To coincide with this year's Association of Run-off Companies' annual seminar and commutations congress, this issue of Global Reinsurance takes a long and hard look at the run-off sector. There are many within the re/insurance sector who would prefer not to dwell too long on the legacy of the past, but the truth of the matter is that it is only by professional and businesslike management will the sins of the past market not be brought to bear overwhelmingly on the current and future opportunities.

Lloyd's successfully managed this with the formation of Equitas back in 1996, and although faint rumbles of uncertainty over its future status and relationship with Lloyd's occasionally surface, Equitas still remains a leading force in the run-off market. In fact, the sheer size of Equitas helped catalyse the practice of commutations, now a widely accepted - and frequently preferable - tool in the run-off kit.

International focus for run-off
Despite this London focus, run-off is increasingly becoming an international issue. One of the early proponents on the non-UK front was Wasa Insurance Run-Off Co Ltd, a subsidiary of Swedish insurer Lansforsakringar, which manages the run-off for its current parent and former (now merged) parent Wasa. As well as running off the portfolios of several former Lansforsakringar subsidiaries, including Wasa International, Wasa International Re, Stockholm Re Sweden and Stockholm Re London, it also administers the run-off of certain books for Lansforsakringar. Its success to date implies there is an internationalisation of the market, whether it be the overseas companies which took a stake in the London market, or purely down to the international nature of reinsurance business. In fact, delegates to this year's ARC Congress will be travelling from across Europe, including Belgium, France, Germany, Denmark, the Netherlands, Norway, Sweden, Finland and Ireland, and from the US.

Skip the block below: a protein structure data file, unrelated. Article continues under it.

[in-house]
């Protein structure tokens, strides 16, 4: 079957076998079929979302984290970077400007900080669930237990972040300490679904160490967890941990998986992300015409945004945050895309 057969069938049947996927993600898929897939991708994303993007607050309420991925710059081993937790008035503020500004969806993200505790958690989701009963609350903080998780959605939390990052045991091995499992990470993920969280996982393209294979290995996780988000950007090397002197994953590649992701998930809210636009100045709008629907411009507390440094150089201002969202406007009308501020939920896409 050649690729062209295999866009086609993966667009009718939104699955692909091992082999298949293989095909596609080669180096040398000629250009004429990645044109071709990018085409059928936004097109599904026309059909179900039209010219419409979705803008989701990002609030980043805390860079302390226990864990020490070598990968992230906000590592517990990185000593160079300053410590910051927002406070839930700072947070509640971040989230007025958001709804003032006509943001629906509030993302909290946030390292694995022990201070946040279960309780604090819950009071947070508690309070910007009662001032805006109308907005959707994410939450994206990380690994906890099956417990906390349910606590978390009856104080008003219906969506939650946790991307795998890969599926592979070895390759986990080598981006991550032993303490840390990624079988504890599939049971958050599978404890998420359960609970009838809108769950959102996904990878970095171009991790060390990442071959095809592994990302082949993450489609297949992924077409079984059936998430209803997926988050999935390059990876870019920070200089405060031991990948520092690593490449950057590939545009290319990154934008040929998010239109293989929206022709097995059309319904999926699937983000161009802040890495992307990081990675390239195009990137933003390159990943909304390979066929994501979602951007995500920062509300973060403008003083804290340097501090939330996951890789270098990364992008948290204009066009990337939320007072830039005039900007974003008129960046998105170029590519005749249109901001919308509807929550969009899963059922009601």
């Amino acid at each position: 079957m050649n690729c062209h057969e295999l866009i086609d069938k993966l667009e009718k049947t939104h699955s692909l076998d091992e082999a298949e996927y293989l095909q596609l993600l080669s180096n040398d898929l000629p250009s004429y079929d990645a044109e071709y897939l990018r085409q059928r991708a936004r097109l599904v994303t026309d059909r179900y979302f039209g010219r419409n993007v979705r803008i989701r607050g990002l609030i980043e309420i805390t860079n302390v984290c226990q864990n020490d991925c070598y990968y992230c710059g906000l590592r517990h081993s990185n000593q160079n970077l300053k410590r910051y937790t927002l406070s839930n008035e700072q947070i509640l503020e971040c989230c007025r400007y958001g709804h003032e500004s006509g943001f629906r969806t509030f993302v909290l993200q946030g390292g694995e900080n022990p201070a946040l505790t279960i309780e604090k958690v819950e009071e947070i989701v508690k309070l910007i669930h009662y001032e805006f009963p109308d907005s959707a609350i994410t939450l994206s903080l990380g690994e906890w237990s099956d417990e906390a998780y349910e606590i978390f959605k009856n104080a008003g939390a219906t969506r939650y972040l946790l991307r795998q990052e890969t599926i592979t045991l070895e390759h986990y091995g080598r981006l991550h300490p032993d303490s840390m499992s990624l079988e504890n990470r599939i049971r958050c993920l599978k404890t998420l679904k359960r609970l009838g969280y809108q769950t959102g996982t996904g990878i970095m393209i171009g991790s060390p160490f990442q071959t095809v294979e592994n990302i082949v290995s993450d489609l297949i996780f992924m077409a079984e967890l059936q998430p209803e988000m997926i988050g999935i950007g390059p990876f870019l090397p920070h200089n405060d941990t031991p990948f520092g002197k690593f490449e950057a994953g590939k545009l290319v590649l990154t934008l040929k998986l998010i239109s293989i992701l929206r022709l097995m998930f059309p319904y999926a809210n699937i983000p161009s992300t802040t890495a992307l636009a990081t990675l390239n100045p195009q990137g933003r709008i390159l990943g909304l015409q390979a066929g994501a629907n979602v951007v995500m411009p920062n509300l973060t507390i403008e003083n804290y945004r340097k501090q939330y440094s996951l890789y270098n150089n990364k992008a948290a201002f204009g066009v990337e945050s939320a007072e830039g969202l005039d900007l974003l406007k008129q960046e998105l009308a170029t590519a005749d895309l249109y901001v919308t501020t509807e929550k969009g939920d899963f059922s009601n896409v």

Continuing trends
The growing run-off market is likely to continue blooming as the impact of deteriorating back year exposures, investment portfolio problems and WTC-related losses all persist in taking their toll. The demise of Gerling Global Re - the sixth largest reinsurer this time last year - indicates that even those which appear the strongest in the pack are not immune to the malaise of the market. For others, however, the dropping away of the competition is opening up business opportunities - at least for those which have the perceived strength and persistence to bear their current and back year loads. Converium, a paradox of a reinsurer in that it is simultaneously one of the oldest (through its former parent Zurich) and one of the newest (through its December 2001 IPO) in the sector, appears to be bearing its load. Although it strengthened its non-life reserves by $148.5m in the course of 2002, Converium's management remains stalwart in its view that the reinsurer is looking very fit for the future. With a cap on its World Trade Center-related losses courtesy of former parent Zurich Financial Services, and healthy profits emanating from several areas of its business - in particular aviation and space (not noted for stunning profits, at least in recent years), Converium is well-placed to take advantage of the current business opportunities in the sector, attests its senior management.

Where the Converium model is particularly notable is its drive towards becoming a global organisation. Many businesses now push this mantra, but it is rare that any truly attain the status. Brands such as Coca-Cola may be recognised and distributed around the world, but they still bear an identity inextricably tied in to their country of origin. Converium is attempting to eschew such a system, and create an organisation in which there is no perceived headquarters jurisdiction, or a perceived nationalistic corporate culture. "We want a global culture, not a local culture," said Martin Kauer, Group Chief Financial Officer at Converium Ltd. Currently, so-called players in other parts of the global financial services market are unable to deliver the types of systems that Converium would need to put its dream into place, but the very fact the reinsurer is championing such a structure can but help to advance the cause.

It could, of course, be argued that reinsurance is already the most global of the financial services businesses. Risks emanating from almost every corner of the globe find their way into the marketplace, and eventually are spread among reinsurers situated around the world. But ultimately the risk-bearers are seen as belonging to one jurisdiction or another - the US, London or Bermuda, for example. Perhaps the falling away of these geographic fetters could be the key to the next stage in development of the industry.

By Sarah Goddard
Sarah Goddard is the editor of Global Reinsurance.